DeReuck et al.9, found that patients in groups mRsc 0-1 had less X-ray attenuation on day 3, but no significant difference was found between the other 3 groups; despite being significantly correlated with severity of disability on day 10.

X-ray hypo-attenuation on CT is indicative of extended volumes of critically hypo-perfused cortical tissue35 and reflects the severity of ischemic damage.9 It also reflects the cytotoxic edema secondary to failure of ion pumps in response to inadequate supply of adenosine triphosphate.36 An increase in tissue water content by 1% results in a 2.5 HU decrease in parenchymal attenuation that corresponds to 3%-5% decrease in X –ray attenuation.37

Increase of X-ray attenuation on day 10 is known as the fogging effect and appears to be a favorable prognostic factor. Fogging is due to macrophage invasion and proliferation of capillaries within the infarct area and/or partial restoration of some viable tissue.9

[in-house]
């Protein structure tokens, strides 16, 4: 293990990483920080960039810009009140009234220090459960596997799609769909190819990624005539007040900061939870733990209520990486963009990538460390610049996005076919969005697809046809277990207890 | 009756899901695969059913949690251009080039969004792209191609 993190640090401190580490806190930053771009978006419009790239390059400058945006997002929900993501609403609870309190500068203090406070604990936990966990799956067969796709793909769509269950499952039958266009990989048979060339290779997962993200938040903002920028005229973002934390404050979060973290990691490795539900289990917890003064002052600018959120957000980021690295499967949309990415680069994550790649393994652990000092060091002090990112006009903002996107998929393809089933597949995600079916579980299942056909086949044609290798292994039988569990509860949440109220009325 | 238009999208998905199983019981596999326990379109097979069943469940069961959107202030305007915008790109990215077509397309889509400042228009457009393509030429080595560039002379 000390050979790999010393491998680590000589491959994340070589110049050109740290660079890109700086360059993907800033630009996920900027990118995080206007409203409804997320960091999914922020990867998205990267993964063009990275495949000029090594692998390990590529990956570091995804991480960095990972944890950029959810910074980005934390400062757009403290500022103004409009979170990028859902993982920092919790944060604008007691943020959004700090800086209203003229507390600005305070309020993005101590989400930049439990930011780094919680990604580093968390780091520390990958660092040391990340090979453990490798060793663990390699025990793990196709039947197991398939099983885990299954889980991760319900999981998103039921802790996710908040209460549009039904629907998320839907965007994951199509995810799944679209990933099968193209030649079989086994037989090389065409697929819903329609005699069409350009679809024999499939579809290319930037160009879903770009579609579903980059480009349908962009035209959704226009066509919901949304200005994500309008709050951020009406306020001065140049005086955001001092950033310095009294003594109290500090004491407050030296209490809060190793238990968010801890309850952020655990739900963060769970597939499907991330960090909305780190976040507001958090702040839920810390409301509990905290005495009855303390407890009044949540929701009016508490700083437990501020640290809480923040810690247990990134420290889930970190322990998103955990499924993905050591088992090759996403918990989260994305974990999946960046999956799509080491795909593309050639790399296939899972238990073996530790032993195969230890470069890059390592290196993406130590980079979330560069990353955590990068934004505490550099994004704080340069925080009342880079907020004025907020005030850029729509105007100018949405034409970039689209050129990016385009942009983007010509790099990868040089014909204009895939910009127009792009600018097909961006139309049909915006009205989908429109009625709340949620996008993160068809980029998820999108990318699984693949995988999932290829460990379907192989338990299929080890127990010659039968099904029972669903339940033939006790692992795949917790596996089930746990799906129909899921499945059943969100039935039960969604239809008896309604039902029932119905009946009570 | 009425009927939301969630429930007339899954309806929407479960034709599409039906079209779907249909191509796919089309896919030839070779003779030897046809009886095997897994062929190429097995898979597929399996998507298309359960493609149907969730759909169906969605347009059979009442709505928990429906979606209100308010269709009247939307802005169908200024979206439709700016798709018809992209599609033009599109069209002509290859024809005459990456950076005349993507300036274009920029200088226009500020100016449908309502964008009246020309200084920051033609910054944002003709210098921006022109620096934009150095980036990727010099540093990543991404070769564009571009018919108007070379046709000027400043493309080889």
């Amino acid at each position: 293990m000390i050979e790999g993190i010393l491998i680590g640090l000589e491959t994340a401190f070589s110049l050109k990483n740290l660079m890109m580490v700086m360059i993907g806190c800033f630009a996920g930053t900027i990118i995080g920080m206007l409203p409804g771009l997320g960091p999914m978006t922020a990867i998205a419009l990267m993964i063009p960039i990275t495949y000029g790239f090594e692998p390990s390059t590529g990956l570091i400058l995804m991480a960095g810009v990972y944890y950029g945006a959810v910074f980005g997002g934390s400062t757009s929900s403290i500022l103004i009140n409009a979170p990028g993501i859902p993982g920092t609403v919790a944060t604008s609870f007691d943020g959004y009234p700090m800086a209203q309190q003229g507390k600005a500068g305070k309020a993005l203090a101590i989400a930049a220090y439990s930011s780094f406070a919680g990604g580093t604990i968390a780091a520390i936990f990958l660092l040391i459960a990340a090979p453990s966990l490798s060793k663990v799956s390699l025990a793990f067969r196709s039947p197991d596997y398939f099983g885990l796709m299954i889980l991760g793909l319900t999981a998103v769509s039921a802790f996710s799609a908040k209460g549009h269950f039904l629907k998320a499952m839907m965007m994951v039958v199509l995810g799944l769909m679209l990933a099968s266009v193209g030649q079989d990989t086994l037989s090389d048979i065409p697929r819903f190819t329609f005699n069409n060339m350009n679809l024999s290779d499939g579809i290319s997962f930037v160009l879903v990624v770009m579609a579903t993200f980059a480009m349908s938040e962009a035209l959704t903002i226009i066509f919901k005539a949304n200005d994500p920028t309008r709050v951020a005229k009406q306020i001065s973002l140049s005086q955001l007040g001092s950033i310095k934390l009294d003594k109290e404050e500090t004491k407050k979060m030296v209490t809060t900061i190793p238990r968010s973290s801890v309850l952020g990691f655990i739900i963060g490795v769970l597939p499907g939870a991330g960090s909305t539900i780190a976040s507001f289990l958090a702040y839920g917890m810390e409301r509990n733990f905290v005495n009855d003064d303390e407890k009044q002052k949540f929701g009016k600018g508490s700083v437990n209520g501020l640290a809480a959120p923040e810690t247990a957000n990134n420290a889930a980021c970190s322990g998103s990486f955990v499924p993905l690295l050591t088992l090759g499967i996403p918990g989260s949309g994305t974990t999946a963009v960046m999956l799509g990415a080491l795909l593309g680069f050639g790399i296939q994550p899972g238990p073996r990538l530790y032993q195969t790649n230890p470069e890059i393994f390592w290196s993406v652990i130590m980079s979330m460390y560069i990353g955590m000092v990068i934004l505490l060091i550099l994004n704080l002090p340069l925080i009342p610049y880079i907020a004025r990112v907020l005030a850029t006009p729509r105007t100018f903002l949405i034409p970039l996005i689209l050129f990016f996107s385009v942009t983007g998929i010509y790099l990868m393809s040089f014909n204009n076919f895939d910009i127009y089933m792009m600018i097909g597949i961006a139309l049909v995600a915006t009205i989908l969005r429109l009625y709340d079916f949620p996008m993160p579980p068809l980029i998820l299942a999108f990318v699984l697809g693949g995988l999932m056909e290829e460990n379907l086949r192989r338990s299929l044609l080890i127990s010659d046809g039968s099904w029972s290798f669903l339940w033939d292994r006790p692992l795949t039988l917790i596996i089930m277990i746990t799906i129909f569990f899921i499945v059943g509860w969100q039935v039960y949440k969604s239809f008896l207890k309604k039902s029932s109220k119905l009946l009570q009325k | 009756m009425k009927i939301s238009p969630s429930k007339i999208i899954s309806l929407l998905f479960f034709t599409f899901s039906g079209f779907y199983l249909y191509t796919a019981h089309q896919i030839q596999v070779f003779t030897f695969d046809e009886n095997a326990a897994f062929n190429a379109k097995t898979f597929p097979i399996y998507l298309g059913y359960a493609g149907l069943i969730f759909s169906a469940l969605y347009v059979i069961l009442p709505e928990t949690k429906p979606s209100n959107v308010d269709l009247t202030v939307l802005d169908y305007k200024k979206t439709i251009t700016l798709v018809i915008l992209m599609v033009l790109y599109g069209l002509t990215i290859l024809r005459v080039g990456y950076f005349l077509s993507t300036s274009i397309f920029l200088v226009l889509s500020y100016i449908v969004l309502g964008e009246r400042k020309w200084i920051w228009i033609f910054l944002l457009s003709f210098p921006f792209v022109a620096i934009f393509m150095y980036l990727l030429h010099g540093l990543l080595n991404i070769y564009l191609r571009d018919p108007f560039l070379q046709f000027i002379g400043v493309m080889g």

Patients with hypoattenuation area ≥ one third of MCA territory should not prone to thrombolytic therapy.36  Patients with NIHSS score ≥ 20 with left or ≥ 15 with right cerebral infarction and > 50% MCA territory hypodensity are at high risk of fatal brain edema.38

Among the patients with hyperglycemia at admission (group I), the outcome and functional score did not differ significantly by past history of diabetes or not (Table 3).



Random blood  sugar level at time of acute cerebral infarction provides clinician with a low-cost test at a time when brain CT usually underestimate the real extent of brain infarction to early predict the severity of neurological deficits and short term outcome. Further studies are needed to show whether admission hyperglycemia has a role in pathophysiology of acute cerebral infarction and whether aggressive treatment of hyperglycemia would influence outcome. NIHSS score measurement is also beneficial but needs well training.